Amethyst Sunbird

Chalcomitra amethystina

The Amethyst Sunbird, also known as the Black Sunbird for the male’s dark plumage, is naturally a bird of coastal forests and moist savannas and woodlands that have become quite well adapted to suburban parks and gardens, and actually extended its distribution thanks to these most suitable, if unnatural, habitats. In common with most other members of the sunbird family their diet is mostly made up of nectar from a wide variety of plants and supplemented with occasional soft-bodied insects.

Amethyst Sunbirds breed throughout the year, with a peak in nesting during spring and summer. Despite being considered monogamous, the male plays surprisingly little part in the rearing process. The female builds the nest alone, using spiderwebs to hold together an oval-shaped structure consisting of leaves, bark, twigs and the stems and blades of grass with an entrance hole on the side. The female is also solely responsible for the incubation of the clutch of 1-3 eggs over a 3 week period. The male even leaves most of the feeding of the chicks, which fledge before they’re 3 weeks old, to the female.

Being one of the larger sunbirds, weighing around 15g and measuring about 14cm in length, Amethyst Sunbirds are quite aggressively dominant over most other members of the family when they mix at prized flowering plants. They are usually seen singly or in pairs.

The Amethyst Sunbird is widely distributed through South Africa – from Cape Town all along the southern Cape coast and through the Garden Route to the Eastern Cape, Kwazulu-Natal, north-eastern Free State, Mpumalanga, Limpopo, Gauteng and North West. Beyond our borders they’re found as far as the Congo, Uganda, Kenya and Somalia. The IUCN considers it to be of least concern.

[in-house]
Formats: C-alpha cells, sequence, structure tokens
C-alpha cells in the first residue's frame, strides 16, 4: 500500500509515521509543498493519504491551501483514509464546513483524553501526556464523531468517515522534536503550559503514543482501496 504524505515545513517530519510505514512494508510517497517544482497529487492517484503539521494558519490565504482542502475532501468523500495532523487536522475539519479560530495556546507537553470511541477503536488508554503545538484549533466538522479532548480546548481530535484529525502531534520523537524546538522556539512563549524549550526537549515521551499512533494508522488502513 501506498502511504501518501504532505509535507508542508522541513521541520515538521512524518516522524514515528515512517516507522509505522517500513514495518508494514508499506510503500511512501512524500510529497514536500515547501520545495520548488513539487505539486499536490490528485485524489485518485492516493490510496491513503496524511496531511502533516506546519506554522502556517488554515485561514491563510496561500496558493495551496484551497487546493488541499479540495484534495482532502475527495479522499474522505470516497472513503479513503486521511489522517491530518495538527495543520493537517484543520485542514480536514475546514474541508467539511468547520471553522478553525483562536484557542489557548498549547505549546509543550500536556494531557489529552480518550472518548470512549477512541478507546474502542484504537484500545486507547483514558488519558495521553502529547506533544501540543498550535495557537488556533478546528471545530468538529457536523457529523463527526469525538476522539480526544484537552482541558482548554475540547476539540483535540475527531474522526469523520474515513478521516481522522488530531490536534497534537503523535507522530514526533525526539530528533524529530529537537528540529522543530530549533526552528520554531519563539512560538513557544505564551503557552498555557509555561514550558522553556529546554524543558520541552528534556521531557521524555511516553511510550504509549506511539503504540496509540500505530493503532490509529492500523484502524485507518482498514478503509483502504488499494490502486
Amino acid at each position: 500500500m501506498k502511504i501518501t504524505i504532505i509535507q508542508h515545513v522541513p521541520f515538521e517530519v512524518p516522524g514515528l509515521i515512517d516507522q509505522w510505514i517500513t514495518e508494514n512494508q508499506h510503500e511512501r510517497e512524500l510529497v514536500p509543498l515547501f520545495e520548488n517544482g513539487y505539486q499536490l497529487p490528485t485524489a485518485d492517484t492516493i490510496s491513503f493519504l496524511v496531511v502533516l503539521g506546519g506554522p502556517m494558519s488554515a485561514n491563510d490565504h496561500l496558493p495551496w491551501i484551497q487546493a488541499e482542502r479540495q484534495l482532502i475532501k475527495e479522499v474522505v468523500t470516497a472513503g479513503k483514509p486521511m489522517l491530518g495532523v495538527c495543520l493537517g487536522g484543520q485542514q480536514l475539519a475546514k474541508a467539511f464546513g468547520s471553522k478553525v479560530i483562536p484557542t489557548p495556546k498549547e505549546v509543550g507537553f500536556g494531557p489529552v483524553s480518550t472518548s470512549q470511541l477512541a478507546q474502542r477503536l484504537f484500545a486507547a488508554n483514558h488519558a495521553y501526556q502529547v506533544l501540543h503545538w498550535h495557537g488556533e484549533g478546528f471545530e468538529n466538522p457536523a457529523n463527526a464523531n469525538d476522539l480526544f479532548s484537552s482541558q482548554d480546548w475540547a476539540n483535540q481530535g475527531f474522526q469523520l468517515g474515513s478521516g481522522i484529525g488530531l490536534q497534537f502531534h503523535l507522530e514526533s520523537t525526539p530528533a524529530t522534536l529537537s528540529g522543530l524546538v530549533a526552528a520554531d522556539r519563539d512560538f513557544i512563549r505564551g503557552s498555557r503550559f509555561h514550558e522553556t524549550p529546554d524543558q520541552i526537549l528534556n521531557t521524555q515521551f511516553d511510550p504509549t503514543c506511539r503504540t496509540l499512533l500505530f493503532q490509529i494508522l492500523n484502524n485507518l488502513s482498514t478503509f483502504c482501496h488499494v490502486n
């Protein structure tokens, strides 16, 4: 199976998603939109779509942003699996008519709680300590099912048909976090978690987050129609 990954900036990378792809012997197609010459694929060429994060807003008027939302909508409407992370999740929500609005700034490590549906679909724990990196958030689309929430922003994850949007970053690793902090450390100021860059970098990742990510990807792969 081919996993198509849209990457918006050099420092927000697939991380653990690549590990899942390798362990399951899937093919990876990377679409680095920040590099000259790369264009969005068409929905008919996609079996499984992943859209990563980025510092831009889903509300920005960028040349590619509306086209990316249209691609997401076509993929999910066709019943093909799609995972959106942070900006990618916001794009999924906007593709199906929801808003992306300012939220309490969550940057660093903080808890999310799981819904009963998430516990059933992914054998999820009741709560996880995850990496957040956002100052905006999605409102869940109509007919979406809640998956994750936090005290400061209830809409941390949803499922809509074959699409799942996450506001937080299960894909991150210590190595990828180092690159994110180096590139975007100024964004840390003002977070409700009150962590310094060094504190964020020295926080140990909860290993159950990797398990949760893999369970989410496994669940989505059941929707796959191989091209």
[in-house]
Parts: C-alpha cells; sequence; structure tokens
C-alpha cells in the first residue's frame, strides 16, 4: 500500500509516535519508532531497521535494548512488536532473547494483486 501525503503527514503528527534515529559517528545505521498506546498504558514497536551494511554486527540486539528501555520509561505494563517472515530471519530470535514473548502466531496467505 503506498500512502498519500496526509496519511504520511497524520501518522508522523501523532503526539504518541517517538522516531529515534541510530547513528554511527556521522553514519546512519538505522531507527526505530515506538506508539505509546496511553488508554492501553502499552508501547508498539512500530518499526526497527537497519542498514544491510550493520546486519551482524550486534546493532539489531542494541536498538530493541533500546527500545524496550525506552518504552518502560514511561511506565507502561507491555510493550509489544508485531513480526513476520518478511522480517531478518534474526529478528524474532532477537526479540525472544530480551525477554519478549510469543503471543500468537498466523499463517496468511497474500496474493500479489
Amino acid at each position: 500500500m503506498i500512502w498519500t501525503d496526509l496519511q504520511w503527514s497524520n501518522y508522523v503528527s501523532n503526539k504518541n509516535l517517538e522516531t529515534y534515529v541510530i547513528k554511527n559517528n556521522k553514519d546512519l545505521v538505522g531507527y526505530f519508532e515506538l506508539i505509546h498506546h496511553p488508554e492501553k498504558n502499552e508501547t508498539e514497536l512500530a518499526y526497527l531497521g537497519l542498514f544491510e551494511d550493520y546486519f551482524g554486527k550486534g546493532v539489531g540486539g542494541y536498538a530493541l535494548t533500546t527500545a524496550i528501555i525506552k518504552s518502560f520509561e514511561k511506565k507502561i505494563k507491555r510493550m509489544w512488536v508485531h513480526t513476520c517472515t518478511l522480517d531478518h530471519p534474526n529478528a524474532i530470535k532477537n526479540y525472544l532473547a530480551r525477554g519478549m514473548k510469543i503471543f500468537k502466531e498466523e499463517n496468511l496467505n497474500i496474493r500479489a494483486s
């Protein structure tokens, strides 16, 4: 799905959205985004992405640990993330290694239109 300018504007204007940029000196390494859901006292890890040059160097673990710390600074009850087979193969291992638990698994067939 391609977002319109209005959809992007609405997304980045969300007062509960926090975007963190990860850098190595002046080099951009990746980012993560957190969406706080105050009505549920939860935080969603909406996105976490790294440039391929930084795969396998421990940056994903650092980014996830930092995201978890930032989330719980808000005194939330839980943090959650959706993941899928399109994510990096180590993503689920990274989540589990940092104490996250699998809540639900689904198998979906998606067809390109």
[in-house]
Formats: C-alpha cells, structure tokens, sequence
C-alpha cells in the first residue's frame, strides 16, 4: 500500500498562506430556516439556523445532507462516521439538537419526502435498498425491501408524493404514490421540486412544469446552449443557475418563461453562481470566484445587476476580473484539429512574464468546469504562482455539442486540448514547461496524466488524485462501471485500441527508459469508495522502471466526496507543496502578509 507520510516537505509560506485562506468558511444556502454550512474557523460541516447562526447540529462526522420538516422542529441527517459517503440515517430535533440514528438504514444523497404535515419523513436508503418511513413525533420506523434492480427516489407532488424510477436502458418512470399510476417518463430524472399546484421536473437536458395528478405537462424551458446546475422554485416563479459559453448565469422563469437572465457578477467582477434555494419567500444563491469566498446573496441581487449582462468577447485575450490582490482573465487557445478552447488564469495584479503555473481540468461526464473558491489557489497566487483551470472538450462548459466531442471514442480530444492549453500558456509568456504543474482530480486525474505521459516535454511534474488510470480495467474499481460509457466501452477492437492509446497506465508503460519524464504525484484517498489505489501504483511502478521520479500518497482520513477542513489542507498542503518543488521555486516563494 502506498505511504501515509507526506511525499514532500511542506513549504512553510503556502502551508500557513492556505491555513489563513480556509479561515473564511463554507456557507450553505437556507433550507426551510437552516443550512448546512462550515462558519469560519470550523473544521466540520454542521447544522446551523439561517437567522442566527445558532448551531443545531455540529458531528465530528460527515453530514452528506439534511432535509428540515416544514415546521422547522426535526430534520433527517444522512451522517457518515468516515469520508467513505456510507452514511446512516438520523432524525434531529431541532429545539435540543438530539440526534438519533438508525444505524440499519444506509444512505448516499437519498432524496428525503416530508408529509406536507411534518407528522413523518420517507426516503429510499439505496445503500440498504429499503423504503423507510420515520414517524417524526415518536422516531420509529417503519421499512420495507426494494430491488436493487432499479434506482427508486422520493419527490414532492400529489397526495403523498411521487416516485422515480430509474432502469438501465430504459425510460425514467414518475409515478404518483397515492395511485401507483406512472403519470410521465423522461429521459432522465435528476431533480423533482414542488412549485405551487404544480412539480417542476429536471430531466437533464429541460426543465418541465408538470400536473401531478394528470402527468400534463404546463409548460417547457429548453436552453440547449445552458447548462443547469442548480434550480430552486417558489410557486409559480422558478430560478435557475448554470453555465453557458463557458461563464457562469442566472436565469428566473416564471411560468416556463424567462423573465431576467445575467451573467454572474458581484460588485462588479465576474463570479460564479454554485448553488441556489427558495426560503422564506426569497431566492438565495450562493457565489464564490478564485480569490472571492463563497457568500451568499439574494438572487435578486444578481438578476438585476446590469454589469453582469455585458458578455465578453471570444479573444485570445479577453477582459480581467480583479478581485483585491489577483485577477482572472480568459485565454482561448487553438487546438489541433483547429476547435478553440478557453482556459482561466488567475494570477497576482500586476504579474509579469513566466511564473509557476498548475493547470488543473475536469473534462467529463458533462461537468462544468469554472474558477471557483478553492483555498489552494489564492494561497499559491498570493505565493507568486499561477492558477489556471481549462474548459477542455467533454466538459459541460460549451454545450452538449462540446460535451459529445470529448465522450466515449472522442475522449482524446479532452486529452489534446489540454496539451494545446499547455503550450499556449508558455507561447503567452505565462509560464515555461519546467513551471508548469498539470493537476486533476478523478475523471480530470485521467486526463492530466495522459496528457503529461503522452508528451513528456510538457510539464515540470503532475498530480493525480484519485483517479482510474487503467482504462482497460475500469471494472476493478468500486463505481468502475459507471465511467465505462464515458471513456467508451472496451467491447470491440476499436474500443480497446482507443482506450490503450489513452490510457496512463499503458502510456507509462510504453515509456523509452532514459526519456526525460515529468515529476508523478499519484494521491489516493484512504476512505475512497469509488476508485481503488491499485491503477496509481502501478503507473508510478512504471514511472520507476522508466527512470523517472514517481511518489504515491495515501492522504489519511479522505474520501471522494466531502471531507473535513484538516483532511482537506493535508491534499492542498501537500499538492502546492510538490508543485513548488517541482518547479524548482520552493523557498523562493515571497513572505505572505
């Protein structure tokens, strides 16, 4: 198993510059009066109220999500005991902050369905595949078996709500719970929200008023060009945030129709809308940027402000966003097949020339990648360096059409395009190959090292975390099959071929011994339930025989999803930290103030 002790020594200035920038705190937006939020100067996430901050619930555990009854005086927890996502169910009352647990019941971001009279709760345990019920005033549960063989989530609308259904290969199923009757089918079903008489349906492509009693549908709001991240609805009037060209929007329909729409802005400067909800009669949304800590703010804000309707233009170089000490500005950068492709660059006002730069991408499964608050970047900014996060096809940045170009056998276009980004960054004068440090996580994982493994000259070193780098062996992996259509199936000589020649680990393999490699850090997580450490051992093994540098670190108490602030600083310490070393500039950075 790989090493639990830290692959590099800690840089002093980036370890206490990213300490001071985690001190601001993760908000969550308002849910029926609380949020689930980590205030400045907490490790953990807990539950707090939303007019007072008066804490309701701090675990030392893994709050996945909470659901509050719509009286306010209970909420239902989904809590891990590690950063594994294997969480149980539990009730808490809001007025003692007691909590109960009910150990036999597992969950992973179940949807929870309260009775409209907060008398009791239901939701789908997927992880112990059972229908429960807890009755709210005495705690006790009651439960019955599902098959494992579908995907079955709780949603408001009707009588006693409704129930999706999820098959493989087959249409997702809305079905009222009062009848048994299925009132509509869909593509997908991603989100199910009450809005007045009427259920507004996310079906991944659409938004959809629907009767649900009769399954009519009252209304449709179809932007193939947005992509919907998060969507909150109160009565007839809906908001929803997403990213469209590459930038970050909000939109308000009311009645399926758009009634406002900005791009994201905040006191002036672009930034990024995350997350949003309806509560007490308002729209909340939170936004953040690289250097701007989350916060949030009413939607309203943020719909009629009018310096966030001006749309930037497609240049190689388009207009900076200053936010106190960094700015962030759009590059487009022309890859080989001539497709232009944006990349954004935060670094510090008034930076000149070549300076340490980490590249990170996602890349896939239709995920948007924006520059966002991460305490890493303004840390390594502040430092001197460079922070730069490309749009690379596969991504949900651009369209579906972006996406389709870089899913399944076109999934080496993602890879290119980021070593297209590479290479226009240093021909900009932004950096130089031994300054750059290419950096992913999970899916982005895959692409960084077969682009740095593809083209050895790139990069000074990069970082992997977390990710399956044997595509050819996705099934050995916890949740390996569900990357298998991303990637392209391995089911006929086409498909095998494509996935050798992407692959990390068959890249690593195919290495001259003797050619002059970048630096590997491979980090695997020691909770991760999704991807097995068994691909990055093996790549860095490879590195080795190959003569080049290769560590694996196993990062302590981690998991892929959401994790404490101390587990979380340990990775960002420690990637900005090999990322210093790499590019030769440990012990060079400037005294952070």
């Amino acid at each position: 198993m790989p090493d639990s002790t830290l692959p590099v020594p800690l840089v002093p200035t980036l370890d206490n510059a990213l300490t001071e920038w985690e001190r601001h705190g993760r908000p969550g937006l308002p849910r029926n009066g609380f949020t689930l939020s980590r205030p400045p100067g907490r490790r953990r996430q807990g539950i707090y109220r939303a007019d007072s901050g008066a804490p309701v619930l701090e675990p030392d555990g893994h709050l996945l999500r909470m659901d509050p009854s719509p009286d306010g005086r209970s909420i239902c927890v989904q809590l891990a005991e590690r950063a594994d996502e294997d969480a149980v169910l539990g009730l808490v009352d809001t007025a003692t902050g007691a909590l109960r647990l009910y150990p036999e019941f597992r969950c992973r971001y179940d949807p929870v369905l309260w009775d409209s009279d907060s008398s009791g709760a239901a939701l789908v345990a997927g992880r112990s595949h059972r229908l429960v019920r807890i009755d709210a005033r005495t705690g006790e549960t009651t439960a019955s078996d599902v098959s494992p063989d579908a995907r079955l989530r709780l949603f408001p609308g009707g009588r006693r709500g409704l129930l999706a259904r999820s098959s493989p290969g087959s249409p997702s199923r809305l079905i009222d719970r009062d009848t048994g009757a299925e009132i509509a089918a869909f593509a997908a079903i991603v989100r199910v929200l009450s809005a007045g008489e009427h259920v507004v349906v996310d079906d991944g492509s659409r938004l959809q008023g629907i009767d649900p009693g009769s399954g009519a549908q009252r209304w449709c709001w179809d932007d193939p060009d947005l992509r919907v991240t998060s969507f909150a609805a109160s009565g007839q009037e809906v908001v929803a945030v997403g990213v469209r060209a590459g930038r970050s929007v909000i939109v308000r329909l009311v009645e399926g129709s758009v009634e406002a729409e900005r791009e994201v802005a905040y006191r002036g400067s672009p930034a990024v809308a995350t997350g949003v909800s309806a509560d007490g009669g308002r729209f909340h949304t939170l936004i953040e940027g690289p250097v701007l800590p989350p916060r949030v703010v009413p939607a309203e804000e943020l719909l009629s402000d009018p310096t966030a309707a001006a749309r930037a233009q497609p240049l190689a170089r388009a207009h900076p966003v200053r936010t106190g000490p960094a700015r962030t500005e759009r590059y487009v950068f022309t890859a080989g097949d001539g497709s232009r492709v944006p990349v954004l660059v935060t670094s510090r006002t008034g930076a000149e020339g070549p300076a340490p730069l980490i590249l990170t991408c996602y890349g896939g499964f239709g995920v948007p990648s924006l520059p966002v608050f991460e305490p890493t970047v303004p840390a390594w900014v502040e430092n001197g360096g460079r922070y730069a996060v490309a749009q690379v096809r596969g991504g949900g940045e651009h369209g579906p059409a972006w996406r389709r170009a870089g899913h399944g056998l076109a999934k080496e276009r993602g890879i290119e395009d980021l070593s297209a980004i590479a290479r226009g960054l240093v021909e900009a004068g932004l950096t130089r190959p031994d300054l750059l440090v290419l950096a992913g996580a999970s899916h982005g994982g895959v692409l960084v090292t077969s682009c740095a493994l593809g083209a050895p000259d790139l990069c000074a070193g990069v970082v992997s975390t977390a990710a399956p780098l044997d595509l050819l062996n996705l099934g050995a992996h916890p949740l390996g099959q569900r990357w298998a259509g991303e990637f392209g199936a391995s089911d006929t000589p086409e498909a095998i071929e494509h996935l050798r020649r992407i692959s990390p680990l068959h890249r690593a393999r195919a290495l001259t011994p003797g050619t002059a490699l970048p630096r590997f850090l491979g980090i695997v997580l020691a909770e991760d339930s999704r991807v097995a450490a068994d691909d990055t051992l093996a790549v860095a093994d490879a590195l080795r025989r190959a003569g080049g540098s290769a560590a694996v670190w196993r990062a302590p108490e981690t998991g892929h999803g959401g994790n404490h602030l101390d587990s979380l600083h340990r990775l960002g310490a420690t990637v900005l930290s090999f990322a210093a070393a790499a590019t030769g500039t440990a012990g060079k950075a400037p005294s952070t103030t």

18 thoughts on “Amethyst Sunbird

  1. Anne

    Ah Dries! I was bemoaning the paucity of Amethyst Sunbirds in our garden whilst drawing up my bird list for June. Checking through my records, I have seen them in most months, yet they are not around a lot. Even the Greater Double-collared Sunbirds are less visible than usual. I can only think that the drought has bitten too hard, for even those beautiful Leonotis leonuris flowers you show here have been scarce – and they are hardy plants! So, this is a roundabout way of saying that I am delighted that you have featured them today 🙂

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    1. de Wets Wild Post author

      Your contributions to our blog are always a reason for a contented smile, Anne – thank you very much!

      In our garden the males are really shy, while the females and youngsters much less so (as you can probably tell by the overwhelming number of photos of the drabber females featured here). The males always accompany the females, but the moment they see the camera they flit out of view.

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  2. H.J. for avian101

    I imagine that birds like the Amethyst Sunbird gave way to the hummingbird after it got to the New World where did not have to eat, only drink nectar from flowers. I just speculate about it. Thanks, D. for the post, quite interesting. 🙂

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    1. de Wets Wild Post author

      The sunbirds and hummingbirds are wonderful examples of convergent evolution – form following function where similar adaptations to a similar niche in creation is displayed in animals often quite unrelated to one another.

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    1. de Wets Wild Post author

      I first had to go look up the curve-billed thrasher, Janet – the resemblance is quite striking, and I expected to read that it has a similar diet to the sunbird but it seems not?

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